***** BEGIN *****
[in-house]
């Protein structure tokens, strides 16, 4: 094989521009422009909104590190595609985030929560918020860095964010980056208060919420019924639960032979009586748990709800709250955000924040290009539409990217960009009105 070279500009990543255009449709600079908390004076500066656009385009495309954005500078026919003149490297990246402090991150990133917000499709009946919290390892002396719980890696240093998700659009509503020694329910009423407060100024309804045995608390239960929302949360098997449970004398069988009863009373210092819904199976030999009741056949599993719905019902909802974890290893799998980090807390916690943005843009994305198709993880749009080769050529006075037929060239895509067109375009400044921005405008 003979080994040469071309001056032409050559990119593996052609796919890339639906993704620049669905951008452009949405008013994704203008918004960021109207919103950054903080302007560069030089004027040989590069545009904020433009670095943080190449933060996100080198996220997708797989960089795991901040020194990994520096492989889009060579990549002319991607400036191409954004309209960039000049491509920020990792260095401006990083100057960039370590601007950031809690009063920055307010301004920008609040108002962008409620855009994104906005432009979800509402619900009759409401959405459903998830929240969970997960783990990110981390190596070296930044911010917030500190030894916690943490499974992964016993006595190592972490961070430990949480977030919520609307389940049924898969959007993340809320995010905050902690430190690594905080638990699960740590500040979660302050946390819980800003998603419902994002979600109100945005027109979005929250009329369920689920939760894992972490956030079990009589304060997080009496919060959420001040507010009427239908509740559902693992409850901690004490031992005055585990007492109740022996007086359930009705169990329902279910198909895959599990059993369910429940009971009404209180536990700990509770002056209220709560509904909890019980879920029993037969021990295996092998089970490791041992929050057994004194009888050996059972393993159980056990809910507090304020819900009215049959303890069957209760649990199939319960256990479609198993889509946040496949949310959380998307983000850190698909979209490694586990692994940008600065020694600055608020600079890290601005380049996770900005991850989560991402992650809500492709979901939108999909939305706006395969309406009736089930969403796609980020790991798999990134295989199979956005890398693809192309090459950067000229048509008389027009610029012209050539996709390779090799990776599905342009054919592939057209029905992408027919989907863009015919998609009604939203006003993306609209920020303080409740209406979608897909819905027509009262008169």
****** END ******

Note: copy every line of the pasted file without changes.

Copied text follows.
[in-house]
């Protein structure tokens, strides 16, 4: 094989521009422009909104590190595609985030929560918020860095964010980056208060919420019924639960032979009586748990709800709250955000924040290009539409990217960009009105 070279500009990543255009449709600079908390004076500066656009385009495309954005500078026919003149490297990246402090991150990133917000499709009946919290390892002396719980890696240093998700659009509503020694329910009423407060100024309804045995608390239960929302949360098997449970004398069988009863009373210092819904199976030999009741056949599993719905019902909802974890290893799998980090807390916690943005843009994305198709993880749009080769050529006075037929060239895509067109375009400044921005405008 003979080994040469071309001056032409050559990119593996052609796919890339639906993704620049669905951008452009949405008013994704203008918004960021109207919103950054903080302007560069030089004027040989590069545009904020433009670095943080190449933060996100080198996220997708797989960089795991901040020194990994520096492989889009060579990549002319991607400036191409954004309209960039000049491509920020990792260095401006990083100057960039370590601007950031809690009063920055307010301004920008609040108002962008409620855009994104906005432009979800509402619900009759409401959405459903998830929240969970997960783990990110981390190596070296930044911010917030500190030894916690943490499974992964016993006595190592972490961070430990949480977030919520609307389940049924898969959007993340809320995010905050902690430190690594905080638990699960740590500040979660302050946390819980800003998603419902994002979600109100945005027109979005929250009329369920689920939760894992972490956030079990009589304060997080009496919060959420001040507010009427239908509740559902693992409850901690004490031992005055585990007492109740022996007086359930009705169990329902279910198909895959599990059993369910429940009971009404209180536990700990509770002056209220709560509904909890019980879920029993037969021990295996092998089970490791041992929050057994004194009888050996059972393993159980056990809910507090304020819900009215049959303890069957209760649990199939319960256990479609198993889509946040496949949310959380998307983000850190698909979209490694586990692994940008600065020694600055608020600079890290601005380049996770900005991850989560991402992650809500492709979901939108999909939305706006395969309406009736089930969403796609980020790991798999990134295989199979956005890398693809192309090459950067000229048509008389027009610029012209050539996709390779090799990776599905342009054919592939057209029905992408027919989907863009015919998609009604939203006003993306609209920020303080409740209406979608897909819905027509009262008169």